Rome ranked second on a recent list of best travel destinations for a digital detox.
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Despite inflation, Gen Z and millennials are determined to travel this summer, even if it means spending a bit more.
While almost two-thirds, or 73%, of people are willing to pay extra fees for travel insurance or refundable booking options for their trips, Gen Zers and millennials are far more willing — at 87% and 83%, respectively — to pay extra for travel protections compared with other generations, according to a report by Bank of America. The Bank of America surveyed 2,003 customers in June.
“I think it’s a lot to do with the lifestyle of different generations and the places they travel,” said Mary Hines Droesch. While Bank of America asked the same question in a previous report, this latest one seems to indicate an increase. When the bank surveyed 2,020 consumers about their savings and spending attitudes and behaviors in March 2022, 54% of those who planned to travel said they would purchase trip protection, including 73% of Gen Z and 65% of millennial travelers.
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Since younger generations may face tighter restrictions, from available free time to finances, they avoid risk where and when they can to ensure their travel plans go smoothly.
Why younger travelers spend more insuring trips
Many baby boomers are retired and enjoy a degree of flexibility when it comes to travel. Bank of America’s report shows that they are more likely to choose non-peak travel days (60%), or drive to their destination (54%), than fly. That’s less true for Gen Z, said Droesch.
plan a trip, they’re really limited to the time that they’ve taken off from work, and especially now that there’s such a push for people to return to the office,” she said.[Gen Z]By opting to buy travel insurance, younger people’s plans are more protected, added Droesch. Boomers “have other options
things go awry, because they don’t have the constraints of having to be at the office, at the very least, three days a week,” she said.[in case]Roughly 20%, or 1 in 5, of customers on Hopper who generally tend to be Gen Z and millennial users, are adding the travel app’s flight disruption guarantee product as a way to protect their trips, said Hayley Berg, an economist at Hopper.
“It’s hugely popular with travelers, especially those who are worried about all the disruptions that are in the news right now,” said Berg.
Pandemic leaves travel jitters in wake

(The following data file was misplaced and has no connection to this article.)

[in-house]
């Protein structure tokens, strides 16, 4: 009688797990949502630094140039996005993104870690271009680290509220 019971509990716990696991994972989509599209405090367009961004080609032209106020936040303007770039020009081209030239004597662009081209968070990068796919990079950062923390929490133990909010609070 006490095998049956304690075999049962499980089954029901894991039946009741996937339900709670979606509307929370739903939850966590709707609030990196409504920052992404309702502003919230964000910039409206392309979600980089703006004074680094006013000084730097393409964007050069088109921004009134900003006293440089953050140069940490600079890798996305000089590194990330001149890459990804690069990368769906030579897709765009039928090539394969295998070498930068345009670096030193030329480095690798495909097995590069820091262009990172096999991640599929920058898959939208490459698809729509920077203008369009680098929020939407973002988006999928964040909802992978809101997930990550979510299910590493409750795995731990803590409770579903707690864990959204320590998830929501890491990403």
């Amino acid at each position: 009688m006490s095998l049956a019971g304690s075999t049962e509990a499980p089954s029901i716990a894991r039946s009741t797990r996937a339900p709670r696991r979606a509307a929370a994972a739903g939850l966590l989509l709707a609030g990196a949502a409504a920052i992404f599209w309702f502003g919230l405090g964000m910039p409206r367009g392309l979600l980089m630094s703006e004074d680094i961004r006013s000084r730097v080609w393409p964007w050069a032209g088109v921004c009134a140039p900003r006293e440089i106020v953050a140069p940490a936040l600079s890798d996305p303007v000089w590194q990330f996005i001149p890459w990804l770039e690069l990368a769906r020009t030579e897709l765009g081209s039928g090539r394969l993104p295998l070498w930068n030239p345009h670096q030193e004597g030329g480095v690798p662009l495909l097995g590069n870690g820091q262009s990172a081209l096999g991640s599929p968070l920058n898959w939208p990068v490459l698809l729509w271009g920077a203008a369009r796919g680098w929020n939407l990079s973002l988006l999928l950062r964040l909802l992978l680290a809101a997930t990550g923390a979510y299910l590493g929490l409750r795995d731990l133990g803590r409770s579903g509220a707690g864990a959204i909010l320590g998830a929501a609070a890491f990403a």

Many travel plans were canceled during the Covid-19 pandemic and many disappointed buyers got no refunds, even if they had travel insurance because unforeseen events such as the Covid-19 lockdown weren’t covered. Droesch said that the experience had a lasting impact on younger generations.
With Covid restrictions in other countries being relaxed or eliminated, younger U.S. tourists don’t wish to miss new experiences. Droesch said that because of their lockdown memories, and limited income, many are also insuring travel so they can travel later if the unexpected occurs. “Travelers worry more about disruptions than they did four years ago,” Berg said. Berg said that families were also tightening the belt due to a persistent, if falling, inflation rate. The Millennials have entered their 40s and Gen Z has graduated from college and is starting to build their career. She added, “They are gaining economic power and entering adulthood.” “I think that the trends we see within this demographic will be the trends I anticipate for the next 10-20 years. “
At this point, the increased interest in travel-protection products is not an ephemeral phenomenon. Berg said that users who purchased travel protection products through Hopper were two to four time more likely to buy the product on future trips. This adds up to about 10%, or $40, per booking. “It’s expensive, but the willingness to buy is there,” Berg said. Cancel for Any Reason plans, for example, allow you to cancel a flight for whatever reason, and receive a full refund. However, such coverage can add up to 50% or more on top of actual costs.
Traveling for less can mean risking less
Insurance or no insurance, opting to travel when others are staying home can mean risking less hard-earned money. Berg recommends traveling during the “shoulder season” of a destination, or the period in between the peak travel seasons. For example, spring and fall are the two months that bookend Europe’s summer high season.
“January, September and October are the cheapest months of the year to travel pretty much anywhere in the world and to stay in hotels because it’s back to school,
most of Europe has gone back to work after their summer holidays in August,” she said.
Considering off-peak days for travel and hotel stays can help “chip away the cost of the trip. “
For more on travel insurance, check out CNBC Select’s recent ranking on the
best travel insurance companies